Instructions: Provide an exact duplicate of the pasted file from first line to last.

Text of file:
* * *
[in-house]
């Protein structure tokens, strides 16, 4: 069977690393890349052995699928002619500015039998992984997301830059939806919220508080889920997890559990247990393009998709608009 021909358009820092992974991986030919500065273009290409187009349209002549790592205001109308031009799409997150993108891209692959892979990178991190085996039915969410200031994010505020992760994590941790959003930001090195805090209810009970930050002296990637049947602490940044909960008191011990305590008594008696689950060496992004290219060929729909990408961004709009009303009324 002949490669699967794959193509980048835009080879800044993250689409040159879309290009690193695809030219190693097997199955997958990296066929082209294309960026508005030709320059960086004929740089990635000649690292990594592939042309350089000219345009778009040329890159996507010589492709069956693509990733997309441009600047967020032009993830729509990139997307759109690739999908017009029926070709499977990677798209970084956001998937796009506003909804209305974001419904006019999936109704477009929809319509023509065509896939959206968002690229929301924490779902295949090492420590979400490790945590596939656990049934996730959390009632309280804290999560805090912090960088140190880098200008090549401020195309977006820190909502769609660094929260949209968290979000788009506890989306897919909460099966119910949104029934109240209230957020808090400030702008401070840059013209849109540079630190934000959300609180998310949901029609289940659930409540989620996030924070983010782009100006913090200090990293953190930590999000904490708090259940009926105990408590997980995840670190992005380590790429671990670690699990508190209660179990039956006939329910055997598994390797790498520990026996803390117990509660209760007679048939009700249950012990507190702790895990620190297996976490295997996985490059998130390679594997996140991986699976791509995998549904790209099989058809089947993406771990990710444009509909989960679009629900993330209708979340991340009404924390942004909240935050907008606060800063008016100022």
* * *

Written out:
[in-house]
């Protein structure tokens, strides 16, 4: 069977690393890349052995699928002619500015039998992984997301830059939806919220508080889920997890559990247990393009998709608009 021909358009820092992974991986030919500065273009290409187009349209002549790592205001109308031009799409997150993108891209692959892979990178991190085996039915969410200031994010505020992760994590941790959003930001090195805090209810009970930050002296990637049947602490940044909960008191011990305590008594008696689950060496992004290219060929729909990408961004709009009303009324 002949490669699967794959193509980048835009080879800044993250689409040159879309290009690193695809030219190693097997199955997958990296066929082209294309960026508005030709320059960086004929740089990635000649690292990594592939042309350089000219345009778009040329890159996507010589492709069956693509990733997309441009600047967020032009993830729509990139997307759109690739999908017009029926070709499977990677798209970084956001998937796009506003909804209305974001419904006019999936109704477009929809319509023509065509896939959206968002690229929301924490779902295949090492420590979400490790945590596939656990049934996730959390009632309280804290999560805090912090960088140190880098200008090549401020195309977006820190909502769609660094929260949209968290979000788009506890989306897919909460099966119910949104029934109240209230957020808090400030702008401070840059013209849109540079630190934000959300609180998310949901029609289940659930409540989620996030924070983010782009100006913090200090990293953190930590999000904490708090259940009926105990408590997980995840670190992005380590790429671990670690699990508190209660179990039956006939329910055997598994390797790498520990026996803390117990509660209760007679048939009700249950012990507190702790895990620190297996976490295997996985490059998130390679594997996140991986699976791509995998549904790209099989058809089947993406771990990710444009509909989960679009629900993330209708979340991340009404924390942004909240935050907008606060800063008016100022």